An estimated 189 African forest elephants are now living in Côte d’Ivoire’s Taï National Park, according to the findings of a recent survey. The last reliable population estimate was conducted nearly 30 years ago and counted 800 elephants.
The current population level was determined by counting dung piles throughout the park. Taking into account the estimate’s margin of error, the actual number of elephants in the area could range from 54 to 324.
The results are consistent with estimates from ongoing bio-monitoring being conducted in the area by WWF and national park staff, which indicates a population of about 200 animals.
Forest elephants are an elusive sub-species of African elephant inhabiting the densely wooded rainforests of West and Central Africa. Their reclusive behavior precludes traditional counting methods such as visual identification.
“In addition to establishing the number of elephants, the survey also gives us insights into the animals’ distribution within the park,” says Mr. Lamine Sebogo, WWF African Elephant Programme Coordinator. “We found that the elephants are avoiding areas frequented by poaching gangs and are congregating near water sources.”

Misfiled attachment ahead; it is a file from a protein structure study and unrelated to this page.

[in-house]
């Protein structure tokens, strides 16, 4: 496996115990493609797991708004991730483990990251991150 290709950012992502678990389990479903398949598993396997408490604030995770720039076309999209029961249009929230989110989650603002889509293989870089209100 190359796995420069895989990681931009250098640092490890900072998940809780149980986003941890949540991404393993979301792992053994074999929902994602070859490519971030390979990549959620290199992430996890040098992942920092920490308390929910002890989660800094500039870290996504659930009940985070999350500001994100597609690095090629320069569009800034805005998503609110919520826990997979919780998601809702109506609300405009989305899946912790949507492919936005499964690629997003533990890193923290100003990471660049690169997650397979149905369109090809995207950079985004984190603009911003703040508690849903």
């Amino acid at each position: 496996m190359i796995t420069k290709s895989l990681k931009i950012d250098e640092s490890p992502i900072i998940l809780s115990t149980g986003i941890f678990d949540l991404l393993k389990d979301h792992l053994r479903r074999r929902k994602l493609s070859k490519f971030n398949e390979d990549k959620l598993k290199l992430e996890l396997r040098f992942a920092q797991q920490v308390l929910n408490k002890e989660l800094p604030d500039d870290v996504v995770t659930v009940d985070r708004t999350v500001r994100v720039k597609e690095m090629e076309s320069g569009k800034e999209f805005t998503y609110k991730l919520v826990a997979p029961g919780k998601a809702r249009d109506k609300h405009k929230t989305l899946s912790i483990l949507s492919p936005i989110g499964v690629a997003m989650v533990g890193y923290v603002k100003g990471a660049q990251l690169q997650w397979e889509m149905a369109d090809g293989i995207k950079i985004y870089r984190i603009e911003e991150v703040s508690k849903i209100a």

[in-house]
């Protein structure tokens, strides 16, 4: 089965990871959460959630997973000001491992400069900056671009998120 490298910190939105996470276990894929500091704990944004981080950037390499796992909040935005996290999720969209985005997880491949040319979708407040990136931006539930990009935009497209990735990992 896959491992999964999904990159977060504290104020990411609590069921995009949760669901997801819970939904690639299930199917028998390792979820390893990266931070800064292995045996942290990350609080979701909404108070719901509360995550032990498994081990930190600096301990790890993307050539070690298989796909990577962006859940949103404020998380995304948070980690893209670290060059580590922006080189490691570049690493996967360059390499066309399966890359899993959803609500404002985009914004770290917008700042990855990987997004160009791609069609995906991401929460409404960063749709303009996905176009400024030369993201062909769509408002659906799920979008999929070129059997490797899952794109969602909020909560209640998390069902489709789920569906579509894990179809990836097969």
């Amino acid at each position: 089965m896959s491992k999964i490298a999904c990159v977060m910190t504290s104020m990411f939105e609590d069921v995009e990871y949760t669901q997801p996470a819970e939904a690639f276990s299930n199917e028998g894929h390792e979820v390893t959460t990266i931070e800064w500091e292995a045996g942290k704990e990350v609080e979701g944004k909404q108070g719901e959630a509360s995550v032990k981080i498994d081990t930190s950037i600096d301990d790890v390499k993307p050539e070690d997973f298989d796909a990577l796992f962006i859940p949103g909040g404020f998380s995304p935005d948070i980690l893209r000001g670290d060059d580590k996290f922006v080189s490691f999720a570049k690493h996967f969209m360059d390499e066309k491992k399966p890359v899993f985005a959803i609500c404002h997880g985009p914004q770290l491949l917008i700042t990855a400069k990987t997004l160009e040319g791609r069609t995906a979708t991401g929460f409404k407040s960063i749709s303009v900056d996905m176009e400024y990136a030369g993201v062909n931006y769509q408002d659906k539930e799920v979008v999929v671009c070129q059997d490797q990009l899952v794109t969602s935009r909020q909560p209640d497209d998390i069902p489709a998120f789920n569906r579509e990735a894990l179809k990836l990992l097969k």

During the survey, researchers heard gunfire, discovered spent cartridges and snares, and encountered poachers’ camps in the park. Evidence of poaching activity was greatest in areas that are infrequently patrolled by park rangers.
The forest around a WWF-supported chimpanzee habituation program was found to be a “no-go” area for poachers, according to the report, likely due to the daily presence of conservation staff.
Taï National Park was declared a World Heritage Site in 1982 and is home to rare species including the endangered pigmy hippopotamus. The forest complex is the largest in the region, but is surrounded by cocoa, coffee and rubber plantations. Mineral extraction also occurs nearby.
Elephant populations in West Africa have declined throughout the 20th and 21st centuries as a result of ivory poaching, habitat loss, and human-wildlife conflict. The animals are now restricted to about 70 small, isolated fragments of their previous habitat.
“Taï is one of West Africa’s most important wildlife refuges,” Sebogo says. “To protect the elephants, chimpanzees and other species living there we must secure the park from poachers. To do this, increased funding and support from the international community is needed.”
The elephant population survey was conducted by CITES’ Monitoring the Illegal Killing of Elephants programme and WWF’s African Elephant Programme with cooperation from Côte d’Ivoire’s national park service.